Pastures new: the 30-mile journey from East Midlands Airport in Derby, England, to Halem, Nottingham can best be described as dull and grey. You pass through a monotony of what appear to be soulless, industrial towns. This is middle England. But a change of colour greets you on arrival at the Sharman family farm.

Irish Dairy Farmer magazine – ORDER IT ONLINE HERE for €5.00 incl. P&P

The farmer's daily wrap: Delvin Mart canteen rodent problem and details of EID
Catch up with all the top headlines and get a look ahead at tomorrow's weather.

Weather forecast

Tonight will become quite windy, with freshening southerly breezes.

It will be predominantly dry, but there will be a few patches of rain and drizzle about.

Minimum temperatures of 5°C to 9°C, according to Met Éireann.

Tuesday will see a dry day in many central and eastern counties.

Rain will extend across most of Munster and Connacht by the afternoon.

Rain will then gradually spread eastwards during the evening, with some heavy bursts possible.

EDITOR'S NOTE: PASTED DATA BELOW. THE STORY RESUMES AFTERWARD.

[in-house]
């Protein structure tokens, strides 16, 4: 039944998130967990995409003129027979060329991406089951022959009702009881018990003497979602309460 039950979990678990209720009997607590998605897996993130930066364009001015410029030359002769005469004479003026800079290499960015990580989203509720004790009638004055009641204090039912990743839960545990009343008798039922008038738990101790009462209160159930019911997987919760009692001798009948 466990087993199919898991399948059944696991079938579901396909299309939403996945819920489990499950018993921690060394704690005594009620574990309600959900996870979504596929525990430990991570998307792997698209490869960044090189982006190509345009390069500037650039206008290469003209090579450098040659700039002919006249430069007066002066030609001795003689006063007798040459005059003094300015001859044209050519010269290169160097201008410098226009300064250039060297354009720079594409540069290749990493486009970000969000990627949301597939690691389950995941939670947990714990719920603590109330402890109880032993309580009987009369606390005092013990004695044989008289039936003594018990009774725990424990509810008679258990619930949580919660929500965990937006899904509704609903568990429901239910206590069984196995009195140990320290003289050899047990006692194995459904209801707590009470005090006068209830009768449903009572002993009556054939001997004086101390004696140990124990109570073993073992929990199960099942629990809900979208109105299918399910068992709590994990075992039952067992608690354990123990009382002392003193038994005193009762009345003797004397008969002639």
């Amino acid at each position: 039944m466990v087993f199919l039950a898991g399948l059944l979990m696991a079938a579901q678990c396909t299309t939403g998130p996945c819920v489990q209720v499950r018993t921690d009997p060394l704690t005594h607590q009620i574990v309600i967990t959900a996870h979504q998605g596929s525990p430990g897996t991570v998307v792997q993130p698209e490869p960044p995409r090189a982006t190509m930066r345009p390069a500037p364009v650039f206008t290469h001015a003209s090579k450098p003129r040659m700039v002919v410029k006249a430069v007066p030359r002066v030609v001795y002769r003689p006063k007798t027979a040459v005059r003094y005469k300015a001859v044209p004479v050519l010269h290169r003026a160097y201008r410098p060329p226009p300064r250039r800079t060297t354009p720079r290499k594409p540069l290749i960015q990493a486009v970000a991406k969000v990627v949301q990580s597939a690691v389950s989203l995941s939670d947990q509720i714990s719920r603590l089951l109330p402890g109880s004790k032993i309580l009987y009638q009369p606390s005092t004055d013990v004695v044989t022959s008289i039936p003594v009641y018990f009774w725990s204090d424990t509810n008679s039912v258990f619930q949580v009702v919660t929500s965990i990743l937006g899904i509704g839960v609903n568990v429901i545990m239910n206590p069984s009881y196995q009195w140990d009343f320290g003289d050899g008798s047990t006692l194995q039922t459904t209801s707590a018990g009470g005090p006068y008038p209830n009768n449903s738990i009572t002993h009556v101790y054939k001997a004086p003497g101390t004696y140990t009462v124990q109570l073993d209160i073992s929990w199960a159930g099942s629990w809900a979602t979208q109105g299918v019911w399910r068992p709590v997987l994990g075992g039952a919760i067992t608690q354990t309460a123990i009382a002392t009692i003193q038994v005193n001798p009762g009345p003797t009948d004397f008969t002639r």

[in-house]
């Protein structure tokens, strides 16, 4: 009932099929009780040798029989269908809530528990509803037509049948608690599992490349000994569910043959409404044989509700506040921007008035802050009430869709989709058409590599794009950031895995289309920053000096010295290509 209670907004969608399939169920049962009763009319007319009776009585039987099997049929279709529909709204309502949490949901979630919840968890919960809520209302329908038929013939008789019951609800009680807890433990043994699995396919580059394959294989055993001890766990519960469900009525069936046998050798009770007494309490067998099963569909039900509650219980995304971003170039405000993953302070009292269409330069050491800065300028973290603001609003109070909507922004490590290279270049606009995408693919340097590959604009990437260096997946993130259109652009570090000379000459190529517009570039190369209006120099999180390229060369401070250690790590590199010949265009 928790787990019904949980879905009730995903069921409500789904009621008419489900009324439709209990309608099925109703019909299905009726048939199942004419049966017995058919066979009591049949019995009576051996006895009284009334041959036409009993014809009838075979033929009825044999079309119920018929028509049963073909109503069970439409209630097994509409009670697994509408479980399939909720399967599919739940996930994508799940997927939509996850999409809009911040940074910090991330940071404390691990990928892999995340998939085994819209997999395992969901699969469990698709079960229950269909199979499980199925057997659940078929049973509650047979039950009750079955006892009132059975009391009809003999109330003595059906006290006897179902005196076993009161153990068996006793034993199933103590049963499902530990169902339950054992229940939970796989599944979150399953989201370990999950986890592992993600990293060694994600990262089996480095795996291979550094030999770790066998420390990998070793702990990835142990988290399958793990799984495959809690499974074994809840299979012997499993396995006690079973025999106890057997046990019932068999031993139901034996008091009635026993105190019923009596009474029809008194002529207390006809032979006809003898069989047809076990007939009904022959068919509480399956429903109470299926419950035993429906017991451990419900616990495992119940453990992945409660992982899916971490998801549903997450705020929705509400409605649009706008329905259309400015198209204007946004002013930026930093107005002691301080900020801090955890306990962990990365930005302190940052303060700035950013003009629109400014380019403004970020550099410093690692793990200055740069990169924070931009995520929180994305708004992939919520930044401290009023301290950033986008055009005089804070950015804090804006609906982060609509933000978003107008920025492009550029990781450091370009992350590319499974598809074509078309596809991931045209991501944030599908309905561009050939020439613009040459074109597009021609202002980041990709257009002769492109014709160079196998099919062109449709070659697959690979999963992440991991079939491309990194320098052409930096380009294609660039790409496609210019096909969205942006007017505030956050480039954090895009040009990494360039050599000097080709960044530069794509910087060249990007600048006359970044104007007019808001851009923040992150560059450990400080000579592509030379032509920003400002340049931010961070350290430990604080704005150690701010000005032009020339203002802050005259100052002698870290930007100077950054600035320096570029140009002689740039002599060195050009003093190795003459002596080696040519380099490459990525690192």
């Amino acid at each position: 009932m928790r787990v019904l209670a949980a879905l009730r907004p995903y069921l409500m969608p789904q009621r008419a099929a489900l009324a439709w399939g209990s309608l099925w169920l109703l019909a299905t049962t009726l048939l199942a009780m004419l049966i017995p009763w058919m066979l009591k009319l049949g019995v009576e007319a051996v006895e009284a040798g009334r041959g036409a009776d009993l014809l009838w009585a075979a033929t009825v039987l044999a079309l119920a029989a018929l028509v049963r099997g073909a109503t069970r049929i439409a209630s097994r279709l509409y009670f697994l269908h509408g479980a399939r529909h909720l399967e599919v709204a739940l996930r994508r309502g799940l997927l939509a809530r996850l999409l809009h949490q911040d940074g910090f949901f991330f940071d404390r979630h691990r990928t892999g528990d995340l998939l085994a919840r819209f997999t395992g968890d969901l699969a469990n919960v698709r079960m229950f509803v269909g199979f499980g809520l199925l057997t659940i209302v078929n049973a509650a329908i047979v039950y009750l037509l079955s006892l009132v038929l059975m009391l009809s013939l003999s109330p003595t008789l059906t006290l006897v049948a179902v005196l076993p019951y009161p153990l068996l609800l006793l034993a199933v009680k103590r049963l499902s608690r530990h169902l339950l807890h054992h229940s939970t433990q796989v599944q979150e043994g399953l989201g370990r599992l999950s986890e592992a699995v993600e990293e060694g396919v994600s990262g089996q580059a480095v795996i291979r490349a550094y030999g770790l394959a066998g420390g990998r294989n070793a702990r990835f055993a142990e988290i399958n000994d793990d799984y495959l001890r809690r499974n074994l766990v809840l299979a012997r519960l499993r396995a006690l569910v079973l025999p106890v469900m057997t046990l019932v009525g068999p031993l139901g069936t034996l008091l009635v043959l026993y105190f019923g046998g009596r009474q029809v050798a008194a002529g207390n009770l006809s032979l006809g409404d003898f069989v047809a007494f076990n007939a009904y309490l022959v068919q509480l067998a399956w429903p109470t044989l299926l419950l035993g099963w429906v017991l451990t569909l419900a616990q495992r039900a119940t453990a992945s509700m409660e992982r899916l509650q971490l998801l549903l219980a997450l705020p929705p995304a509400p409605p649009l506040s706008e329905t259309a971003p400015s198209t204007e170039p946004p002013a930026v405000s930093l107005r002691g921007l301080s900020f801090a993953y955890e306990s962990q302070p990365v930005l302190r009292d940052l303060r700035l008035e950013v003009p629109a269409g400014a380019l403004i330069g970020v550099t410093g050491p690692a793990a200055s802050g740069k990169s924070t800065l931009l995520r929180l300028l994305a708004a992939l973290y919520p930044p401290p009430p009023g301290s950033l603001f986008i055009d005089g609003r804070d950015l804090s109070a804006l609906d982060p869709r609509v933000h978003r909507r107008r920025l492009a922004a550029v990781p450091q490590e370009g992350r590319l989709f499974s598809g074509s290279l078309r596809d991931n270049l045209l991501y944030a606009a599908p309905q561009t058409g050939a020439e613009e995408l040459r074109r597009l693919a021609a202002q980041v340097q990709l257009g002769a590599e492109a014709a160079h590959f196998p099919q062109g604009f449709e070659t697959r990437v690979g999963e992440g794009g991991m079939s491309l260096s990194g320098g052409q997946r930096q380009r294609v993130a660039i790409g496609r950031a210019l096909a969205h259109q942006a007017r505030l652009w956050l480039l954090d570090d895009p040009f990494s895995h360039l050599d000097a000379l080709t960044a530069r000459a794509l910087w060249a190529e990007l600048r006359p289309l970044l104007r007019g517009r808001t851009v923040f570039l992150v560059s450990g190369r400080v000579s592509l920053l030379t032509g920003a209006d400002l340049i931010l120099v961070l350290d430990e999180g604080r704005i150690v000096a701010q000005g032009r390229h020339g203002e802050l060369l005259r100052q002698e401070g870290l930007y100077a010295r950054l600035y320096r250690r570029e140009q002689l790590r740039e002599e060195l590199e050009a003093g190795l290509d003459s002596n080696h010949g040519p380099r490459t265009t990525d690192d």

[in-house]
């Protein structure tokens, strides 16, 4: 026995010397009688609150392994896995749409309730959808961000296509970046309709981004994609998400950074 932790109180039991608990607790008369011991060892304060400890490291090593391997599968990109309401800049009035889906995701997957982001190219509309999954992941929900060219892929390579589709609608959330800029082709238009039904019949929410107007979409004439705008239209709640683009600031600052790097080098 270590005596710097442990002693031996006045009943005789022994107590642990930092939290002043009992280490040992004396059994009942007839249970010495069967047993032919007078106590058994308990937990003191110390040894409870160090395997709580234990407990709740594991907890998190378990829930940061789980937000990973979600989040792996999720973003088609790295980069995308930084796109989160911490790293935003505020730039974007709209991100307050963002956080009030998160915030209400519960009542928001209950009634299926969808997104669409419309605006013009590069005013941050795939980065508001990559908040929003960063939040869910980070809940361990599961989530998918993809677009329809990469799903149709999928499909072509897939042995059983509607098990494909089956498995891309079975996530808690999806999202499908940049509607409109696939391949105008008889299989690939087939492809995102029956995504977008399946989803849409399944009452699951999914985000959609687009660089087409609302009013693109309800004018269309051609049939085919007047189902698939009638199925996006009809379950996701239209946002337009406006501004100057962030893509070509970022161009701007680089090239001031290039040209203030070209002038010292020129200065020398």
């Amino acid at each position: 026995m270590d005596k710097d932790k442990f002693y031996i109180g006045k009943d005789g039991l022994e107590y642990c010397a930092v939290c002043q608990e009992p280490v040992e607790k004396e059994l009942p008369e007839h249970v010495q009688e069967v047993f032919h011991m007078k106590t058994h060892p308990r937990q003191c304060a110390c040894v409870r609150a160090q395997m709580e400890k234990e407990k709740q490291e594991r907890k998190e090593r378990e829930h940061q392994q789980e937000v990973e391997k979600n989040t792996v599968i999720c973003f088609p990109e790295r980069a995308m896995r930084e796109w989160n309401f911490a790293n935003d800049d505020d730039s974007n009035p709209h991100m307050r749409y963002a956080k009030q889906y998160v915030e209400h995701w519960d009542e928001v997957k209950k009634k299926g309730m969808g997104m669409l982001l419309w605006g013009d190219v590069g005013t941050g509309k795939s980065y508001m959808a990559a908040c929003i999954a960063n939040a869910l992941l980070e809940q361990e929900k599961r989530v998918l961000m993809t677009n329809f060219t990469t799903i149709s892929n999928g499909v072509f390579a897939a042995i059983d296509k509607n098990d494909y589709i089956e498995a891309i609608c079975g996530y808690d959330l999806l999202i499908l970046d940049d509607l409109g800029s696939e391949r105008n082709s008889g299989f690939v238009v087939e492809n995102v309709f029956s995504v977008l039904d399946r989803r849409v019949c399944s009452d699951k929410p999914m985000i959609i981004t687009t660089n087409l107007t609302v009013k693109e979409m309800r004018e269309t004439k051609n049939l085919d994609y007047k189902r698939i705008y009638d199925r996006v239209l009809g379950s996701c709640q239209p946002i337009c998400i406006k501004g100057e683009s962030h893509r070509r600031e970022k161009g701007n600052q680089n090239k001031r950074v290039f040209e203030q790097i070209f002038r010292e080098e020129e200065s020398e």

Highest temperatures of 10°C to 13°C in moderate to fresh south to southeast winds.

In the news

  • Problems with rodents have led to the closure of Delvin Mart canteen.
  • Information leaflets on new EID tagging regulations are to be sent out with Sheep and Goat Census forms.
  • Concerns mount as the clock continues to countdown to March 2019, when the UK is expected to have an approved exit plan in place and Theresa May has deferred a Brexit vote in the Commons.
  • Patrick Hurley of Carhoogarriffe, Leap, Co Cork, appeared at Kenmare District Court last week, accused of stealing cash from a 93-year-old Kenmare man.